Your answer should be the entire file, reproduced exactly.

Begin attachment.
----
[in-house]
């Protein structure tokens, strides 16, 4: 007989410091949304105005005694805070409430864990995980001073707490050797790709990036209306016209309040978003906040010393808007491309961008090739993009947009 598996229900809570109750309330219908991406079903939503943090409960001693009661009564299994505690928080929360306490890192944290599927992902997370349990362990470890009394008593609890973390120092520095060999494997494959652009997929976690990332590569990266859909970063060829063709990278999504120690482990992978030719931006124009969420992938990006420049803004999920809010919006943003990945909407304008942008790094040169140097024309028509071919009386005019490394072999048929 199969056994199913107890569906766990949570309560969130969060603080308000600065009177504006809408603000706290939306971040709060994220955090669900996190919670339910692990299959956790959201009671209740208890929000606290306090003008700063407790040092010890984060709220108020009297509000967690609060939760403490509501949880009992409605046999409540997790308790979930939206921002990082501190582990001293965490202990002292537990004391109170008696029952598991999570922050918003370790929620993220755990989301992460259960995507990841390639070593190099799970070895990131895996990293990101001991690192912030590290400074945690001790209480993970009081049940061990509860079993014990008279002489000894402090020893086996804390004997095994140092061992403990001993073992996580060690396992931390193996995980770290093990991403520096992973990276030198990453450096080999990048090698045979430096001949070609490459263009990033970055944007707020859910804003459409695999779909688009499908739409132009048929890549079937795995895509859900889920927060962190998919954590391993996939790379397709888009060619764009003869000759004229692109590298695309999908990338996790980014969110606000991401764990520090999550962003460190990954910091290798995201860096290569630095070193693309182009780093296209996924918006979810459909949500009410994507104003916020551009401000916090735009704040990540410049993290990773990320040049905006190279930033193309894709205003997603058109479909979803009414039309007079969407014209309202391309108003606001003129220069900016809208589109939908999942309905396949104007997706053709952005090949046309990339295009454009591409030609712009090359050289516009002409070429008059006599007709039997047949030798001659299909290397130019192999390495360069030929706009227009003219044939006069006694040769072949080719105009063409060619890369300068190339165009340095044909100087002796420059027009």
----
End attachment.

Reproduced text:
[in-house]
């Protein structure tokens, strides 16, 4: 007989410091949304105005005694805070409430864990995980001073707490050797790709990036209306016209309040978003906040010393808007491309961008090739993009947009 598996229900809570109750309330219908991406079903939503943090409960001693009661009564299994505690928080929360306490890192944290599927992902997370349990362990470890009394008593609890973390120092520095060999494997494959652009997929976690990332590569990266859909970063060829063709990278999504120690482990992978030719931006124009969420992938990006420049803004999920809010919006943003990945909407304008942008790094040169140097024309028509071919009386005019490394072999048929 199969056994199913107890569906766990949570309560969130969060603080308000600065009177504006809408603000706290939306971040709060994220955090669900996190919670339910692990299959956790959201009671209740208890929000606290306090003008700063407790040092010890984060709220108020009297509000967690609060939760403490509501949880009992409605046999409540997790308790979930939206921002990082501190582990001293965490202990002292537990004391109170008696029952598991999570922050918003370790929620993220755990989301992460259960995507990841390639070593190099799970070895990131895996990293990101001991690192912030590290400074945690001790209480993970009081049940061990509860079993014990008279002489000894402090020893086996804390004997095994140092061992403990001993073992996580060690396992931390193996995980770290093990991403520096992973990276030198990453450096080999990048090698045979430096001949070609490459263009990033970055944007707020859910804003459409695999779909688009499908739409132009048929890549079937795995895509859900889920927060962190998919954590391993996939790379397709888009060619764009003869000759004229692109590298695309999908990338996790980014969110606000991401764990520090999550962003460190990954910091290798995201860096290569630095070193693309182009780093296209996924918006979810459909949500009410994507104003916020551009401000916090735009704040990540410049993290990773990320040049905006190279930033193309894709205003997603058109479909979803009414039309007079969407014209309202391309108003606001003129220069900016809208589109939908999942309905396949104007997706053709952005090949046309990339295009454009591409030609712009090359050289516009002409070429008059006599007709039997047949030798001659299909290397130019192999390495360069030929706009227009003219044939006069006694040769072949080719105009063409060619890369300068190339165009340095044909100087002796420059027009």